Raymond P. Perry, PhD

home    |     awards    |     funding    |     research & publications    |     laboratory    

Dr. Raymond P. Perry
Distinguished Professor
Department of Psychology
190 Dysart Road
University of Manitoba
Winnipeg, Manitoba
Canada R3T 2N2
Phone: (204) 474-7838


Research Focus:

        In collaboration with colleagues in Canada, the USA, Germany, and Great Britain, I study motivation across the lifespan and how causal thinking shapes states of mind and resilience. It is guided by the premise that, in trying to make sense of life's circumstances, people employ causal thinking to identify explanations for their successes and failures. As a metacognitive phenomenon, causal thinking regulates cognitive, affective, motivation, and behavior consequences across the lifespan. Life setbacks attributed to controllable causes engender psychologically resilient mindsets; the same setbacks trigger helpless mindsets when ascribed to uncontrollable causes.

        My studies have examined youth struggling with personal challenge, older adults dealing with psychological and physical disabilities, people stigmatized for being different, and faculty members’ career development. Despite psychological distress and repeated failure, young adults having adaptive mindsets (controllable causes) persist in competitive achievement situations in the face of adversity. Older adults who ascribe health challenges to ‘old age’ (uncontrollable causes) have shorter lifespans than peers who attribute the same problems to controllable causes such as poor diet and lack of exercise. Other studies show that prejudice and discrimination is more likely when people ascribe controllable (vs. uncontrollable) causes to stigmas such as obesity or poverty.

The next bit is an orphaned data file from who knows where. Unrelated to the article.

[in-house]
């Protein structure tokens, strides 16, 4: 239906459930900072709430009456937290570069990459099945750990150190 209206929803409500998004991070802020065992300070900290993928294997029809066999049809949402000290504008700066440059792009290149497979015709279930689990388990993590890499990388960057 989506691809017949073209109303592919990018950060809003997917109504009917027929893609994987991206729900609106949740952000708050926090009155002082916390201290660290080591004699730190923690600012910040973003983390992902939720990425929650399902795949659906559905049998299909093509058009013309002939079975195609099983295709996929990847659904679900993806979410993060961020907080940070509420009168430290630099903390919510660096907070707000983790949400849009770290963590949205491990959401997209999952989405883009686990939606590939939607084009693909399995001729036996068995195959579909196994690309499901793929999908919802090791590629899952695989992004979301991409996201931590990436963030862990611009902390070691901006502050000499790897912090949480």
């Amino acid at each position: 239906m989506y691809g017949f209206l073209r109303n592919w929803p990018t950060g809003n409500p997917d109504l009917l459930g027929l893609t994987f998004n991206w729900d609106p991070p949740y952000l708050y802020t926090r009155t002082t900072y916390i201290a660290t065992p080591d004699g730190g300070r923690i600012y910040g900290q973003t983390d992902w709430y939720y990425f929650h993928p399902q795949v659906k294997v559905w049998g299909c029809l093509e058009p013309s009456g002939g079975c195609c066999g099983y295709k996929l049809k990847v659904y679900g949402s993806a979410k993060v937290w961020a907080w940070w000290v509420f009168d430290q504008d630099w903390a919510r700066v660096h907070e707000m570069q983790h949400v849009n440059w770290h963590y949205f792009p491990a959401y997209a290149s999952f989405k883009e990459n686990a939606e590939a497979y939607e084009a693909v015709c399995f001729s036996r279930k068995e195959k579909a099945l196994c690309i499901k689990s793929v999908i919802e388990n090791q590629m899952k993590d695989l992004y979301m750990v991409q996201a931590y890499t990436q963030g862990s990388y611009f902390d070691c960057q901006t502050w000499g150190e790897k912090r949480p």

Control-enhancing treatment interventions (Attributional Retraining: AR) have been developed to ameliorate maladaptive causal thinking associated with dysfunctional mindsets. These cognitive interventions assist individuals to overcome personal challenges by replacing self-defeating cognitions with those that produce adaptive cognitions, emotions, motivation, and behavior. In failure-prone youth, for example, AR engenders positive changes in causal thinking and emotional well-being which then augments motivation, goal striving, and performance. In practical terms, AR benefits students in their academic development several years post AR treatment as reflected in emotional well-being, goal-striving, course withdrawals, GPA, and times-to-graduation. Similarly, people suffering the vicissitudes of old age adjust more positively to onerous life circumstances following an AR treatment.

        Whether studying young adults coping with failure, people who denigrate others for being different, older adults encountering age-related cognitive and physical deficits, or faculty members struggling in their academic careers, my research stresses the role of psychological mindsets in life course adaptation and how people deal with challenges in social, health, and competitive achievement settings (see representative publications).

Representative Publications

  Causal Attributions, Emotion, and Motivation Treatments

Parker, P. C., Perry, R. P., Chipperfield, J. G., Hamm, J. M., & Pekrun, R. (2018). An attribution-based motivation treatment for low control students who are bored in online learning environments. Motivation Science, 393-401. doi:10.1037/mot0000081 Full Article Here

Hamm, J. M., Perry, R. P, Chipperfield, J. G., Murayama, K. Weiner, B. (2017). Attribution-based motivation treatment efficacy in an online learning environment for students who differ in cognitive elaboration. Motivation and Emotion, 41(5), 600-616. doi:10.1007/s11031-017-9632-8 Full Article Here

Perry, R. P. & Hamm, J. M. (2017). An attribution perspective on competence and motivation: Theory and application. In A. Elliot, C. Dweck, & D. Yeager (Eds.), Handbook of Competence and Motivation (2nd Edition): Theory and Applications (pp. 61-84). New York: Gilford Press. Full Chapter Here

Pekrun, R. & Perry R. P. (2014). Control-Value theory of achievement emotions. In R. Pekrun & L. Linnenbrink-Garcia (Eds.), International Handbook of Emotions in Education, (pp.120-141). New York: Taylor & Francis, Routledge.

Perry, R. P., Chipperfield, J. G., Hladkyj, S., Pekrun, R., & Hamm, J. (2014). Attribution-based treatment interventions in achievement settings. In S. Karabenick and T. Urdan (Eds.). Motivational Treatments: Advances in Motivation and Achievement (Vol. 18, pp. 1-35). Emerald Group Publishing Limited. Full Chapter Here